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Trauma Therapy

“Although the world is full of suffering, it is also full of the overcoming of it.”

—Helen Keller

When people are abused, a core part of the injury is the relational injury—the betrayal—that often changes not only a person’s sense of safety, but their view of the world and who they are in it. These understandings, informed by the distortions of an abusive environment, can go on to create havoc on an adult’s sense of self and in that person’s relationships.

Additionally, many survivors continue to experience aspects of the trauma—they quietly cope with flashbacks, body memories, nightmares, fears and anxieties…

As terrible as trauma and abuse are, we also find in our clients a real resilience. We value the whole person, and know that the traumatic experiences are just one aspect, though often very impactful. We collaborate with our survivor clients to understand and rework the narratives created by abuse. Together we seek to identify triggers, reactions and patterns with the goal of deepening understanding and compassion, developing strategies to cope, and moving toward new experience, enabling change, growth, and healing.

We recognize that there are many kinds of trauma. While we welcome survivors of any kind of trauma, we particularly work with interpersonal trauma—physical and sexual abuse and assault, emotional and verbal abuse, neglect, harassment and coercion, and religious trauma. We also have a particular interest in medical trauma.

Issues Addressed in Trauma Therapy Include:

  • Intrusive memories, flashbacks (visual, auditory, emotional, tactile), body memories
  • Dissociation, including “checking out,” feeling disconnected from your emotions or from your body, losing track of time in a disorienting way
  • Triggers, or strong reactions that seem out of proportion to the present moment
  • Your old coping and survival strategies now getting in your way
  • Shame or self-blame
  • Avoidance of situations that trigger your trauma reactions – particularly if it gets in the way of your optimal functioning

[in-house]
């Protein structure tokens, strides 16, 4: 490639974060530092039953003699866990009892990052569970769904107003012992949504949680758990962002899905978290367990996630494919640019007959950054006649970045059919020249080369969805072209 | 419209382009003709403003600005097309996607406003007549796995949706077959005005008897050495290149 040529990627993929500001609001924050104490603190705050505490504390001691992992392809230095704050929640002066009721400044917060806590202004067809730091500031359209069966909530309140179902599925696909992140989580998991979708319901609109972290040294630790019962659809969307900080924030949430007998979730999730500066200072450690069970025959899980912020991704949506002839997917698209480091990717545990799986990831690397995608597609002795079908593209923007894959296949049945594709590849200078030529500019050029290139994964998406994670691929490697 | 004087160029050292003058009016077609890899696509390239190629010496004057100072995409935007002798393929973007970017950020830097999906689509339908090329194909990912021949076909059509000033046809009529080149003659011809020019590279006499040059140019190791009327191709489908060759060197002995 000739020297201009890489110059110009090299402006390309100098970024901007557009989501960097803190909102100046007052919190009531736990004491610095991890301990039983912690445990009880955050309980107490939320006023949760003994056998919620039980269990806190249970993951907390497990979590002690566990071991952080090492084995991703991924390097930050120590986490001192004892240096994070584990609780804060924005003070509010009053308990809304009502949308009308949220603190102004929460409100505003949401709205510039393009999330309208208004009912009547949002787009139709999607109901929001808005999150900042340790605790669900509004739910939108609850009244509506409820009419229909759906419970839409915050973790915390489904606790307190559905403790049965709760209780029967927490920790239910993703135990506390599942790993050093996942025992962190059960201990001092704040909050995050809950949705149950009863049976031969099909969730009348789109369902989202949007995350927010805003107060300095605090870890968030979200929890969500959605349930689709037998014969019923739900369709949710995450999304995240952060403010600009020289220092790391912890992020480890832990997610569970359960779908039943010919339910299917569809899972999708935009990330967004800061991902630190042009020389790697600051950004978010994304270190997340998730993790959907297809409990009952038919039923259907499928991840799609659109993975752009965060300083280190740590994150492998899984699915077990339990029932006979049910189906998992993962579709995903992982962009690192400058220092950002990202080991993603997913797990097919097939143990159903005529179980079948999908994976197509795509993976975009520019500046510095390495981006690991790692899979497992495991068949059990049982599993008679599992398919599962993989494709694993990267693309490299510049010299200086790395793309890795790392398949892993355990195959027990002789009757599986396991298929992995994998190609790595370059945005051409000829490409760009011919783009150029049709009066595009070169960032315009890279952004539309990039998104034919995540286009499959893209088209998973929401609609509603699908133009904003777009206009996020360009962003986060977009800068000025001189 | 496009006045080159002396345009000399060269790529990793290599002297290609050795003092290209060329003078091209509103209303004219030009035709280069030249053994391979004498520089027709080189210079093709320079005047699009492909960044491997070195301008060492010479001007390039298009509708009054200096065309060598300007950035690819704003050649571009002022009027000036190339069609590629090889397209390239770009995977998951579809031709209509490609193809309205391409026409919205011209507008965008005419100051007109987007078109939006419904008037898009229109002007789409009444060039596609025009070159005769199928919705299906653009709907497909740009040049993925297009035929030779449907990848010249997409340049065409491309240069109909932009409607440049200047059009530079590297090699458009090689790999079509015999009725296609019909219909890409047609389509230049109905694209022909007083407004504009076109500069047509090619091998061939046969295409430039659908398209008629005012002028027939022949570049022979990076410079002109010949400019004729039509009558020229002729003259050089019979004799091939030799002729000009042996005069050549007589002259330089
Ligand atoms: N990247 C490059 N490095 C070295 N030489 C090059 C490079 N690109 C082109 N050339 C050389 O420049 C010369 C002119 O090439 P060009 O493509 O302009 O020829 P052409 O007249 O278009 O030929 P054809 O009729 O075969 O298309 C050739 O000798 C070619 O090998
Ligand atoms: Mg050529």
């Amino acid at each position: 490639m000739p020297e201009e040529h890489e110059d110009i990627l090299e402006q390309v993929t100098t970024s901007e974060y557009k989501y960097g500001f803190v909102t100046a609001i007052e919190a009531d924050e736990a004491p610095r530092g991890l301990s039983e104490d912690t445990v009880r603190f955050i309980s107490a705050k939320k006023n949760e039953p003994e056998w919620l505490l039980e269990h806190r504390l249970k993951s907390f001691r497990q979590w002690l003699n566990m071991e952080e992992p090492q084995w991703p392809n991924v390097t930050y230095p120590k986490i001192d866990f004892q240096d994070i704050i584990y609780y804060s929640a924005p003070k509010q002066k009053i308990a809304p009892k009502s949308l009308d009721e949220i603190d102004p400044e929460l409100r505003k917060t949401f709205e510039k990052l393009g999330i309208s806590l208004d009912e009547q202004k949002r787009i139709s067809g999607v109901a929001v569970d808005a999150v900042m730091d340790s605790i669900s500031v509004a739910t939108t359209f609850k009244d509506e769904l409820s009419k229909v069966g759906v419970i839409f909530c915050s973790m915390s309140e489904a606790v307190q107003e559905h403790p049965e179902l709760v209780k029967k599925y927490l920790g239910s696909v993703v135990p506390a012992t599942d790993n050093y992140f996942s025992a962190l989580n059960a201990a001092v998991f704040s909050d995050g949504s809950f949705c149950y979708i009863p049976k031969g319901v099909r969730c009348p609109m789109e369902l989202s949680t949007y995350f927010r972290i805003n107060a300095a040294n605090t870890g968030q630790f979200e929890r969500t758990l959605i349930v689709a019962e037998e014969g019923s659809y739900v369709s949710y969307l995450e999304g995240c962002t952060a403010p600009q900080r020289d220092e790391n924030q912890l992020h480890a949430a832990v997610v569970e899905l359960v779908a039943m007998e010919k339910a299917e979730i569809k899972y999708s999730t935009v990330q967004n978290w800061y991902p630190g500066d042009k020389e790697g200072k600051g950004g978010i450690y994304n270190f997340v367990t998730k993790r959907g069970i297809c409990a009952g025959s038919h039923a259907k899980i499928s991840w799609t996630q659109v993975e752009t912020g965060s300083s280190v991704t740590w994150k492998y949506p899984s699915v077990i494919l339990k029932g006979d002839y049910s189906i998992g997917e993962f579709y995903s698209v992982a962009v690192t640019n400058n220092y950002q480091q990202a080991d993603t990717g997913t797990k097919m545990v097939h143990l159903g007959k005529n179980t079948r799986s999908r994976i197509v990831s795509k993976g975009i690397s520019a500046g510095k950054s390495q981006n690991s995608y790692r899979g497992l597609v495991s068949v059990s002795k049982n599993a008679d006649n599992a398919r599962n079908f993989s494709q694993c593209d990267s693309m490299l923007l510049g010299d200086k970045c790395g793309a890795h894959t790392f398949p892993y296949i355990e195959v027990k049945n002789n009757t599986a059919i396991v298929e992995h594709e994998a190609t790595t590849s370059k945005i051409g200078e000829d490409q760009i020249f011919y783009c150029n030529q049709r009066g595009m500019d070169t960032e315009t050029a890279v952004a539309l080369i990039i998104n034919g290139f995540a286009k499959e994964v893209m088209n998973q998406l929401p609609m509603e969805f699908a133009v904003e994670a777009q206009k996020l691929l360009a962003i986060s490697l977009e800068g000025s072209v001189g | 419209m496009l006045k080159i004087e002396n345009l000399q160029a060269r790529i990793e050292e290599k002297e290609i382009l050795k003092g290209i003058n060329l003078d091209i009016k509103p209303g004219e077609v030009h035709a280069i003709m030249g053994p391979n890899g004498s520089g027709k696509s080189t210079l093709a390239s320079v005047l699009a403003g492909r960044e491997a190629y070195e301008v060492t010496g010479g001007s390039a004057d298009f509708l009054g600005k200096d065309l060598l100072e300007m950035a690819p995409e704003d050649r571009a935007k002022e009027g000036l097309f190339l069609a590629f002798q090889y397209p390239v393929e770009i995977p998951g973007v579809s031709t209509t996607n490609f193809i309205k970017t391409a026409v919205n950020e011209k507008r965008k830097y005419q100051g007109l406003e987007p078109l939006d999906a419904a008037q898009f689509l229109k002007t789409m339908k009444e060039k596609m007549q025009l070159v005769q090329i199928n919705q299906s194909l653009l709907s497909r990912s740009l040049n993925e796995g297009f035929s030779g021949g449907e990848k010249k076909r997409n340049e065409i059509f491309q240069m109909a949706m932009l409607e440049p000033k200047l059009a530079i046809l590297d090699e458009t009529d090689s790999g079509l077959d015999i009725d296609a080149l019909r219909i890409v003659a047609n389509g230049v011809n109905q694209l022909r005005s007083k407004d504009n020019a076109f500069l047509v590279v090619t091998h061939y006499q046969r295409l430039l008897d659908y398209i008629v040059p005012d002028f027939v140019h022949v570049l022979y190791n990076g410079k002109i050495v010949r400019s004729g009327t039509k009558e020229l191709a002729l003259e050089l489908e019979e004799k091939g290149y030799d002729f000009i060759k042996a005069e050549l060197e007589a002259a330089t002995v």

• Negative beliefs about self, harsh internal dialogue, tough internal critic
  • Anxiety, hypervigilance (being on “red alert,” strong startle response…)
  • You or your loved ones not understanding the reactions you are having 
  • Religious trauma

What to Expect from Trauma Therapy with Us

Our approach to treating trauma is relational. Interpersonal trauma happens in relationship, and we find that it is often healed in the context of relationship, and a corrective relational experience. There are many approaches to addressing trauma, including some newer somatic ones that have much to offer. While we are not trained in somatic approaches, we do refer to providers who practice them when useful. Sometimes that is a transfer of care, and sometimes it’s adjunctive, where we maintain our therapy at the same time.

Often trauma therapy involves sharing aspects of the traumatic experience, though we don’t want to plunge you into painful memories unnecessarily. Everyone has a different window of tolerance, and we’ll work with you to try to keep you in yours as best as we can. We typically start by just getting the outline of trauma. Perhaps information like your age(s) at the time of trauma, who was abusive, what kind of abuse. That in itself is challenging for some people to discuss, and we’ll go at your pace. 

We very much hold that there is a reason for whatever experiences or reactions you are having. Sometimes the work is to make sense of them. We don’t believe you have to recount or relive every traumatic experience to heal. Some people never have more than fragments of recollection about what happened to them, and that’s okay. We don’t go digging for more. We work with what we have, and what your experience is. While therapy does not need to be a detailed rehashing of what happened to you, if it’s important to your process, we will meet you there. We will teach you skills for self-regulation, and we know that the presence of a caring other can provide a co-regulation that also facilitates healing.